The event on Monday, Sept. 29, was a seasonal-themed party that included food and drinks, live music, exclusive merchandise, and a presentation by Walt Disney Imagineering on the past, present and future of Tiki at the Disney parks. Among those in attendance was Steve “Tikiman” Seifert, who keeps fans of the Polynesian Village Resort updated on all the recent changes and refurbishments with his authoritative website and Facebook page. Seifert kept an eye out for news on the Polynesian and the Grog Grotto, and he gave us a full report after the event. Check out his photos and more insights on Mahaloween below. Thanks also to EPCOT Explorer for his photos.

Amid all the construction and re-imagining of the Polynesian, Disney has released very little info about its new Trader Sam’s outpost in Orlando since a big announcement and release of concept art on May 2 [See The Atomic Grog's story and photos]. And while Imagineers Brandon Kleyla and Kyle Barnes didn’t drop any bombshells, they did provide a few visual and informational treats. Kleyla, in fact, was wearing an orange T-shirt featuring a Trader Sam’s Grog Grotto logo that will likely soon become a merchandise item. A blue shirt was also shown during the presentation. Kleyla, who grew up in Florida and frequented Disney World in his youth, was the Imagineering set decorator for Trader Sam’s in Anaheim, bringing to life an immersive environment that borrows heavily from classic Disney attractions such at the Jungle Cruise, Enchanted Tiki Room and Adventurer’s Club [See interview].

Veteran Imagineer Kyle Barnes, who had a lead role in the Disneyland Hotel bar’s design, took the mic to talk about the concept behind Disney’s second lounge “owned” by Trader Sam, the infamous “head salesman” on the Jungle Cruise attraction at Disneyland and Disney World. Barnes said that while the Disneyland location celebrates the Jungle Cruise and a 1930s African Queen aesthetic, the Disney World bar will synch up with the Magic Kingdom and feature more of a “technicolor” look and feel.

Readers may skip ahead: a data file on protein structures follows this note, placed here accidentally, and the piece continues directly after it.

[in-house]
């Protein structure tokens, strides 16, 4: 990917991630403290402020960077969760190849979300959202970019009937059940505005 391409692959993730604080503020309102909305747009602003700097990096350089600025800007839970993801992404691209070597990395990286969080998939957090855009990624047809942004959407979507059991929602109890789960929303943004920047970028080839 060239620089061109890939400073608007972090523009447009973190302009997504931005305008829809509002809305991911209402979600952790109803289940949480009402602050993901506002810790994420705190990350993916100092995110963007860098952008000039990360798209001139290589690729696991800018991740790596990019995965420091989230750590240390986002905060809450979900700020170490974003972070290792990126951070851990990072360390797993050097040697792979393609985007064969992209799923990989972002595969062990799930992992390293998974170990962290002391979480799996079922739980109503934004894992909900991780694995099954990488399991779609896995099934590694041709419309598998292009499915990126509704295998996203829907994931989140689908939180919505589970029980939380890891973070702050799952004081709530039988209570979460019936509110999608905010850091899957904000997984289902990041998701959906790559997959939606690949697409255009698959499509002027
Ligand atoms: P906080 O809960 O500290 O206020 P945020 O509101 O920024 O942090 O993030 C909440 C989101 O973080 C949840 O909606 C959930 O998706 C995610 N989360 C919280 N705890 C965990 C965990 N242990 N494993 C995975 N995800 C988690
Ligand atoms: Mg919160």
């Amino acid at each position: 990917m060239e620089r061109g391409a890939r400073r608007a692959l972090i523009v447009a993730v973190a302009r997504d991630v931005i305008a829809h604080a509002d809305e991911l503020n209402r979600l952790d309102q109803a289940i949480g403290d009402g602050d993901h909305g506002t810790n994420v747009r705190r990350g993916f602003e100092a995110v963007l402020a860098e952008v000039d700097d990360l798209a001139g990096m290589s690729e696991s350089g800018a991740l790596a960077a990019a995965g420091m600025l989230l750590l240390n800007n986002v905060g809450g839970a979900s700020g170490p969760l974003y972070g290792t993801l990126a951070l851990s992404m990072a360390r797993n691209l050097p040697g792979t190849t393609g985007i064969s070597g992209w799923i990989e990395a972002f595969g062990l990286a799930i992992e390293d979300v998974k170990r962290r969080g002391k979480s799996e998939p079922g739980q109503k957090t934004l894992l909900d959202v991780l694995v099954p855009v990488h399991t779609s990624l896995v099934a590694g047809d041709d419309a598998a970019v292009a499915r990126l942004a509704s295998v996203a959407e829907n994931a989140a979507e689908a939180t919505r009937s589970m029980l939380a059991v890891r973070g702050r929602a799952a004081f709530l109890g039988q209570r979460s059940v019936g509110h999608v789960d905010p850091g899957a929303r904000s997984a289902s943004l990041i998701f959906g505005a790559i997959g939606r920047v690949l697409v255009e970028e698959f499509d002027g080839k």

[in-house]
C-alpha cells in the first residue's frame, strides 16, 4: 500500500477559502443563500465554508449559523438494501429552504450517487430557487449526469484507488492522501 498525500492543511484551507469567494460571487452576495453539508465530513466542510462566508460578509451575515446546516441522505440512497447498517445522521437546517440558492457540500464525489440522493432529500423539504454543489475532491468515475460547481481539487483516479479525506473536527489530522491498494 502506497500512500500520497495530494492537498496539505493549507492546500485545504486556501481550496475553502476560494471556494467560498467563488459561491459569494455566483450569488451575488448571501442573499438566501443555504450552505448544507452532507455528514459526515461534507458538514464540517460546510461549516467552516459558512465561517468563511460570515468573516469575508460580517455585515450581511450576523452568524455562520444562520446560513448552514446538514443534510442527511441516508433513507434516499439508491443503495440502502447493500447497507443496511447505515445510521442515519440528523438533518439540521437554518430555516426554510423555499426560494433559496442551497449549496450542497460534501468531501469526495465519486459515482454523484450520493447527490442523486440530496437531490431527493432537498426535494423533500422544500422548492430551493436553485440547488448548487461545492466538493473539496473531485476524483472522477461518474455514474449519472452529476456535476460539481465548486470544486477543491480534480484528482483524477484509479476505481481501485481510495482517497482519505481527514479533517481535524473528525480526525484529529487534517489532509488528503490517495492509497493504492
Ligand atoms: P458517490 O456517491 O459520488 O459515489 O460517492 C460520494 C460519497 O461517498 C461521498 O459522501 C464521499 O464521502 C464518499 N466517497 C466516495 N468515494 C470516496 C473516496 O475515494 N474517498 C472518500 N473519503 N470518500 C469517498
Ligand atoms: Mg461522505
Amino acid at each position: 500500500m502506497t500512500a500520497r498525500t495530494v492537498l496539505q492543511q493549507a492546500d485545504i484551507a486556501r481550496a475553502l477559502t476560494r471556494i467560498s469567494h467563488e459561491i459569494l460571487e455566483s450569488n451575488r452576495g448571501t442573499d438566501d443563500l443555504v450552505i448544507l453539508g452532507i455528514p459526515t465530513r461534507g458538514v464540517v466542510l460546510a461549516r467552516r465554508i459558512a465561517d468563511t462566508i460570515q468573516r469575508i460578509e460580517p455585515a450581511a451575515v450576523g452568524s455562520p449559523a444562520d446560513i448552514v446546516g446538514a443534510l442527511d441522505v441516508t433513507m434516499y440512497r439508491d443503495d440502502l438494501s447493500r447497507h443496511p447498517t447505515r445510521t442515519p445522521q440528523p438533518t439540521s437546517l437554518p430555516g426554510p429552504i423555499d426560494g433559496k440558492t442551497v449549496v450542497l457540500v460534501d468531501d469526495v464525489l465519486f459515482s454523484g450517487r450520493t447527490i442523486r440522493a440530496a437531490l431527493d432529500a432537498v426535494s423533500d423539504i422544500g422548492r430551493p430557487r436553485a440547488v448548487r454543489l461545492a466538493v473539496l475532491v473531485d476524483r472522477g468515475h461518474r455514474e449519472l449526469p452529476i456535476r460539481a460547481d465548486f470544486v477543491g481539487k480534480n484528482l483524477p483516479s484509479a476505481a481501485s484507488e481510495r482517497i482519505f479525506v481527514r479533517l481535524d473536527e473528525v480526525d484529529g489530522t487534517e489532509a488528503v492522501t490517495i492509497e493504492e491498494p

One of the new mug designs for the Polynesian Village Resort, as seen at Mahaloween Luau at Disneyland

One of the new mug designs for the Polynesian Village Resort, as seen at Mahaloween Luau at Disneyland. (Photo by EPCOT Explorer)

Barnes also confirmed suspicions that have made the rounds since the concept art was released showing a giant squid tentacle behind the bar [See photo]. The Grog Grotto will celebrate the classic 20,000 Leagues Under the Sea, “with various props from that attraction,” he said.

A nautical theme makes perfect sense considering a grotto is often a small cave near water. And it will be located just across Seven Seas Lagoon from the Magic Kingdom and Adventureland, which includes Trader Sam’s home in the exotic rivers of the Jungle Cruise, as well as the animatronic tikis in the Enchanted Tiki Room. The T-shirt logo also includes a giant squid, so don’t be surprised if the Grog Grotto features a backstory about Sam’s adventures on and beneath the sea.

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Special event at The Mai-Kai takes guests on a flight back to classic ‘Potions of the Caribbean’

Updated on Sept. 22